Students required to take chemistry as a part of their degree will have the opportunity to learn in upgraded laboratories.
University officials unveiled the $2.2 million renovation plan to current chemistry laboratories in the Dawson-Loeffler Science and Mathematics building at an Oct. 22 trustee meeting.
These renovations will include aesthetic upgrades, a joined classroom and lab space, and more efficient equipment.
Chemistry majors do not solely use the chemistry labs. Students in majors such as cell and molecular biology, nursing, and the new physician assistant program also will use the updated labs.
Students in the science programs think the lab upgrades are necessary. Chemistry classes have had issues where the gas or a sink wouldn’t work, said Ali Bryant, biomedical sciences junior.
“They’re really needed because the equipment we have is really outdated,” Bryant said. “It’ll be nice to have functional equipment and space to fit more students.”
Administrators hope the upgraded labs will further the success of the science programs and increase recruitment of students pursuing degrees in the science.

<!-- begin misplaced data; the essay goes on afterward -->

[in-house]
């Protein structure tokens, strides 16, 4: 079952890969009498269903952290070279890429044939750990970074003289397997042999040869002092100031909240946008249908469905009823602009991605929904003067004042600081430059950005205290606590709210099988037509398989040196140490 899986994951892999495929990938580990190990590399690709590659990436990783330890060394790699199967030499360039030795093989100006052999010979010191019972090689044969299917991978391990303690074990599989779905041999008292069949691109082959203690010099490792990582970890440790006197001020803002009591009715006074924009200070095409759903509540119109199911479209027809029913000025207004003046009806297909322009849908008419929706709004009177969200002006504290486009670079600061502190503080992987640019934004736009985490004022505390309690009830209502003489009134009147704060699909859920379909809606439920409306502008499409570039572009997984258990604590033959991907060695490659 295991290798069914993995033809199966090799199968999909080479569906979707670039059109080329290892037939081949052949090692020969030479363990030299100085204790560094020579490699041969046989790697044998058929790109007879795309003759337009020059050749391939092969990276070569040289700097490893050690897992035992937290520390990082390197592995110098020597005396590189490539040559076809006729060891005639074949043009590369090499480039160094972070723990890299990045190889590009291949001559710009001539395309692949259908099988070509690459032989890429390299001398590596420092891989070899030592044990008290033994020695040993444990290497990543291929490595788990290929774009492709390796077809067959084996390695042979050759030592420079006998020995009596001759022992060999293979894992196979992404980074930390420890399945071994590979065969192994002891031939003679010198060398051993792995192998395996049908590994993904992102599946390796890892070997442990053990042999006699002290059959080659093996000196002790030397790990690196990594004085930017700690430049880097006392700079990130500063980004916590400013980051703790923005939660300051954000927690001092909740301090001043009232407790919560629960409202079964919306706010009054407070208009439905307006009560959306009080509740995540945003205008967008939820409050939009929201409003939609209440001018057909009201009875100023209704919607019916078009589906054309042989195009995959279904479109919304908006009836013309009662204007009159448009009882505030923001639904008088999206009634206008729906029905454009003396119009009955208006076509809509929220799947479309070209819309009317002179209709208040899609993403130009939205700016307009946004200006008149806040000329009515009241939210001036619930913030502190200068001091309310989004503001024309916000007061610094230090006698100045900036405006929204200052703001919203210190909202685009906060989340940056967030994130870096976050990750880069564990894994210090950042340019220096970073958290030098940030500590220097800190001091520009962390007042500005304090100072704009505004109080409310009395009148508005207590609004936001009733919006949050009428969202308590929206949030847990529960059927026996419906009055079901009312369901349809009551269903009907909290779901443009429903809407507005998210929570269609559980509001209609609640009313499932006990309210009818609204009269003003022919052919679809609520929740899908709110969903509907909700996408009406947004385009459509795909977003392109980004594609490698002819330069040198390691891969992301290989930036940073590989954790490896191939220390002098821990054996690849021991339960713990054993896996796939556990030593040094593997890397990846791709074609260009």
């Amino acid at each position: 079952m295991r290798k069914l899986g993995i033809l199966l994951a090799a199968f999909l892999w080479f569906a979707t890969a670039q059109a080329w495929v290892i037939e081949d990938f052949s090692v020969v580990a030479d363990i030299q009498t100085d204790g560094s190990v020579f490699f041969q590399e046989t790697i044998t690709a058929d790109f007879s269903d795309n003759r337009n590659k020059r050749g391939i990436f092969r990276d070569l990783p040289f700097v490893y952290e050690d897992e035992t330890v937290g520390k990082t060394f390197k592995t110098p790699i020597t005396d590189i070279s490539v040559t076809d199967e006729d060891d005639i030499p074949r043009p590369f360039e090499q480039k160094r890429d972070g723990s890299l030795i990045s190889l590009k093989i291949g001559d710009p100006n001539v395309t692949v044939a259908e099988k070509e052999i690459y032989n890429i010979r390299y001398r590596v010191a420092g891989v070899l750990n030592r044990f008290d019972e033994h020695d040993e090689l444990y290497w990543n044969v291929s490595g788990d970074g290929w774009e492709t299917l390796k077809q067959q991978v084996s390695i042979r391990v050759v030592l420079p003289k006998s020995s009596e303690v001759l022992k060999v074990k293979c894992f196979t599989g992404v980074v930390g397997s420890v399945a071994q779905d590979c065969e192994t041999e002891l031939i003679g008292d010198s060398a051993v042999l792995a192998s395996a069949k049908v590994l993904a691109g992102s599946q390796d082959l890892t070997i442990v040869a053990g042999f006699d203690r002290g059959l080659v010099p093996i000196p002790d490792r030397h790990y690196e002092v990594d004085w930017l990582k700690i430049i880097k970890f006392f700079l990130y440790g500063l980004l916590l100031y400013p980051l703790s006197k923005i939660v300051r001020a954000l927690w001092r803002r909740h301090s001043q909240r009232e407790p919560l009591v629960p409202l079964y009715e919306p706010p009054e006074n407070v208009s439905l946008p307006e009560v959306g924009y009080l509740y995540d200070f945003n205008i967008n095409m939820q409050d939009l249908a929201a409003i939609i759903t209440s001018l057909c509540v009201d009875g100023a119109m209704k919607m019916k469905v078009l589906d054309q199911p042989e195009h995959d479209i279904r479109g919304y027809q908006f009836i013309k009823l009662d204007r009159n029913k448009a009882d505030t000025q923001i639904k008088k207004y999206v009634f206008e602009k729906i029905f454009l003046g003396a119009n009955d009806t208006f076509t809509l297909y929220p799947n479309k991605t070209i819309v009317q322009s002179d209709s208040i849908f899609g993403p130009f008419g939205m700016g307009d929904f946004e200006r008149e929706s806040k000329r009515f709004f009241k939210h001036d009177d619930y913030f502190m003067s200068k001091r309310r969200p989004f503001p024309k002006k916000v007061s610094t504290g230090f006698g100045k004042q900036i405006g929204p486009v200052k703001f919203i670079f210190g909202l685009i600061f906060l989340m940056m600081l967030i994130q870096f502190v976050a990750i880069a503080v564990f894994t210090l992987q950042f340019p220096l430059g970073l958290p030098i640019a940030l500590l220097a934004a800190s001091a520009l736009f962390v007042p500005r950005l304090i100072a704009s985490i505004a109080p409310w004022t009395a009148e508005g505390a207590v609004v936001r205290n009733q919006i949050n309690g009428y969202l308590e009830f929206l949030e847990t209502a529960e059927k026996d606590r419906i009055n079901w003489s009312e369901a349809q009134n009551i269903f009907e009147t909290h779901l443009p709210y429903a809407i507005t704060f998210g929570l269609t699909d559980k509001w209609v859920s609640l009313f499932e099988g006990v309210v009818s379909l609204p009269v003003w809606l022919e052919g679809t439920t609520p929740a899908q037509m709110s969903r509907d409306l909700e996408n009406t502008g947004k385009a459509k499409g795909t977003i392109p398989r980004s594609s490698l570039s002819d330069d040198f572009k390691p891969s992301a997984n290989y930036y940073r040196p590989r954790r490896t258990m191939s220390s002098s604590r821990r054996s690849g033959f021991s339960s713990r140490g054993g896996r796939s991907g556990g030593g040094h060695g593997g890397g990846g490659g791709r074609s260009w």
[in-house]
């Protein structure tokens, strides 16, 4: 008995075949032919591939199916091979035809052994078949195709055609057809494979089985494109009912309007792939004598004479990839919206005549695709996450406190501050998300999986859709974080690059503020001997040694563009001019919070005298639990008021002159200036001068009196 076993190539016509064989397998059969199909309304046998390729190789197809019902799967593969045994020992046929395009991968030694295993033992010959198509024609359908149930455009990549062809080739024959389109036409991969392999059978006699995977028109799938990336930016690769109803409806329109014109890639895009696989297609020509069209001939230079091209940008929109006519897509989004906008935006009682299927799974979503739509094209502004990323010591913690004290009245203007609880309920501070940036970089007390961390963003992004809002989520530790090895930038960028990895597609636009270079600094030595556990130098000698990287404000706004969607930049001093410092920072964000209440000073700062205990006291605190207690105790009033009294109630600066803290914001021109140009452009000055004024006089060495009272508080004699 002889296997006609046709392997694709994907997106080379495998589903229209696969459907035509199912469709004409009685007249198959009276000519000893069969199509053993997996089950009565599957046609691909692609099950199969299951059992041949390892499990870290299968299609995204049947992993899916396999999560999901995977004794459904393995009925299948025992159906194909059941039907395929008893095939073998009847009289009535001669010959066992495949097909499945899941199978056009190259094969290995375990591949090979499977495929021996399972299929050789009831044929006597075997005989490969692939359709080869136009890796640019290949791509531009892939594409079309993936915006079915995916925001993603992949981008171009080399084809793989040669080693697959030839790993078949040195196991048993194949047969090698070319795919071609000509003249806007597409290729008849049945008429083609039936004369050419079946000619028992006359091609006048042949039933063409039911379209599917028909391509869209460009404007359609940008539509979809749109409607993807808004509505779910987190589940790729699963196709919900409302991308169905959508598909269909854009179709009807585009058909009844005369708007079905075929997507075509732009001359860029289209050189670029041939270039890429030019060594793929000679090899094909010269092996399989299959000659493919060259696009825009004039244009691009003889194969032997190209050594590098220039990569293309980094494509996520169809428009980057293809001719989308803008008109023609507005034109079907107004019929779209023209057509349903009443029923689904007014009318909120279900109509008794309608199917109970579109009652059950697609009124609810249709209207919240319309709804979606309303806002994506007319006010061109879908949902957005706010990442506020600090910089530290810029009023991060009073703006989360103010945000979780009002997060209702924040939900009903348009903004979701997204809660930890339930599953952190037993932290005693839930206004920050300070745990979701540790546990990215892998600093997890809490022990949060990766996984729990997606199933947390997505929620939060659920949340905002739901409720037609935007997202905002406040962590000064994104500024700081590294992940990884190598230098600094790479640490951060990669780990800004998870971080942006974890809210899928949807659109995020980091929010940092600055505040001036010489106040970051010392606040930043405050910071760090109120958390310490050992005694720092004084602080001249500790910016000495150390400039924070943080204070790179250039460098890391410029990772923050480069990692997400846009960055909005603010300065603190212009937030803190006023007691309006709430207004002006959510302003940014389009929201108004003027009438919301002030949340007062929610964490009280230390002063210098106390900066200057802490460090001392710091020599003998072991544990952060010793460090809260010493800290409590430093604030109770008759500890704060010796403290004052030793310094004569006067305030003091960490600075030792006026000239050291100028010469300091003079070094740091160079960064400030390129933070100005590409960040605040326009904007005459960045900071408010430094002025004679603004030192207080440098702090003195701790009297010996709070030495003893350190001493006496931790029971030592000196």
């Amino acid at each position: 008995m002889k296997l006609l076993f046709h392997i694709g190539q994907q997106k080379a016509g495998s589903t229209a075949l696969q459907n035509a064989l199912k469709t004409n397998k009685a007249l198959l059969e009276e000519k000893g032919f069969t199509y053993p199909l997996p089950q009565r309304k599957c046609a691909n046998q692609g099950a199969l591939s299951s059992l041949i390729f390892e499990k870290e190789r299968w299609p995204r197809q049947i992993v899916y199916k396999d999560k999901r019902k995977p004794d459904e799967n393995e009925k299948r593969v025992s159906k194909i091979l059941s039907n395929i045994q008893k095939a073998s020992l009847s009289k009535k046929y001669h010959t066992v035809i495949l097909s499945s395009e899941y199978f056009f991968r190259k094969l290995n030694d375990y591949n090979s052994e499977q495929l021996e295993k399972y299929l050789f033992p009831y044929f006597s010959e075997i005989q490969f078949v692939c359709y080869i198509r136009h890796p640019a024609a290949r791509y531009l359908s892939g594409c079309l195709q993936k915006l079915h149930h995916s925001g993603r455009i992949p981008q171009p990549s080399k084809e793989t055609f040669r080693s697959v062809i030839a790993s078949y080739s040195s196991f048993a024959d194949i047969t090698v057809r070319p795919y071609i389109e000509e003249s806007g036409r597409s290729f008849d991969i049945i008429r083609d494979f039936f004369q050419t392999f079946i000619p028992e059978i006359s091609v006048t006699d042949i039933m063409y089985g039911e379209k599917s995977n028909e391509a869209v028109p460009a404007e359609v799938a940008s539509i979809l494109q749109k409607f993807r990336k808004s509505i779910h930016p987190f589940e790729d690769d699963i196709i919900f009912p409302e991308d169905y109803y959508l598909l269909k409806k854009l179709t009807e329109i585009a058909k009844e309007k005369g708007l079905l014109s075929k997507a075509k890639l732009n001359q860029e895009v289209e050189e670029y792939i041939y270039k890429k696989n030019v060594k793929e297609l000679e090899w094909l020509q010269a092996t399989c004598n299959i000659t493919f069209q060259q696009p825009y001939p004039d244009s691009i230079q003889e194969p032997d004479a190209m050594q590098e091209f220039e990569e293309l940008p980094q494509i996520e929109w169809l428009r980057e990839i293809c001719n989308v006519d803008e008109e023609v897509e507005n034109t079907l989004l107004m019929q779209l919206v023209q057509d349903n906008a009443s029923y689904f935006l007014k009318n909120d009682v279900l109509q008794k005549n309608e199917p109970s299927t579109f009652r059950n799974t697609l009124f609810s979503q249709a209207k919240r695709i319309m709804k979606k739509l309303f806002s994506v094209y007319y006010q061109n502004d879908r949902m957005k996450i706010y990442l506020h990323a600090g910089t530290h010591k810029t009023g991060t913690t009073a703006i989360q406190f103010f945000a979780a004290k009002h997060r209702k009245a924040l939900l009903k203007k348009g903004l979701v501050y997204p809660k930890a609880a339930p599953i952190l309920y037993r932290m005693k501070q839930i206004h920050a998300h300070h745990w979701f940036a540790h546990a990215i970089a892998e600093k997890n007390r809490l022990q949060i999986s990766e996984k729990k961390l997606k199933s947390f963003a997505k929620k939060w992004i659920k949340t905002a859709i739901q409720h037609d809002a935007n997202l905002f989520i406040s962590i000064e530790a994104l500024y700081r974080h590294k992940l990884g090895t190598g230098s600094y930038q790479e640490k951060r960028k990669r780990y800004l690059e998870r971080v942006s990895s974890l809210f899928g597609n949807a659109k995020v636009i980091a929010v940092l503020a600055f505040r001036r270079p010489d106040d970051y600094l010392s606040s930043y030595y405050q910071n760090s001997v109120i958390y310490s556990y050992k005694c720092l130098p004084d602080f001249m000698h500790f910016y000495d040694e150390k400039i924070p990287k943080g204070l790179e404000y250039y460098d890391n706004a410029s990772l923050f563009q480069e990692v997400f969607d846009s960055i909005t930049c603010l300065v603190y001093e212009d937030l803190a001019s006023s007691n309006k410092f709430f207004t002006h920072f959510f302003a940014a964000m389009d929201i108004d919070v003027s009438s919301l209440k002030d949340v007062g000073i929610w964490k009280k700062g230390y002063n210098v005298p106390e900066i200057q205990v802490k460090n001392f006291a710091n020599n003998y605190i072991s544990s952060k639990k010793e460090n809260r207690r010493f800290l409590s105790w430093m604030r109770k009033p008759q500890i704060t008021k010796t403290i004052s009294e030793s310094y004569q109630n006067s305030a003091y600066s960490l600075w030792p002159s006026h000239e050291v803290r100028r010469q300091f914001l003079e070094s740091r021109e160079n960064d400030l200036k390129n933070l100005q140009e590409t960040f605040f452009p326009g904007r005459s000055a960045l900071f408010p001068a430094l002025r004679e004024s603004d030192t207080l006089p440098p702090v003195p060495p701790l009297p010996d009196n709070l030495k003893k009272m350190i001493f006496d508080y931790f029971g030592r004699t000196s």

“We expect it will help us to continue to recruit outstanding students in the sciences,” said Marty O’Gwynn, vice president for university advancement and external relations. “They’re going to be as contemporary as any chemistry labs which prospective students might see when comparing various schools.”
Funding for the improvements will come primarily from donations. More than $1.2 million has been raised for this project from alumni and trustee donors.
The office of advancement is currently working with other alumni and several foundations to secure the additional $1 million needed, O’Gwynn said.
Dawson-Loeffler was original built in 1954 to house the school of engineering and technology, but was later converted to its current purpose in 1963.
The building was last renovated in 1988.
Renovations are expected to be complete by Fall 2015.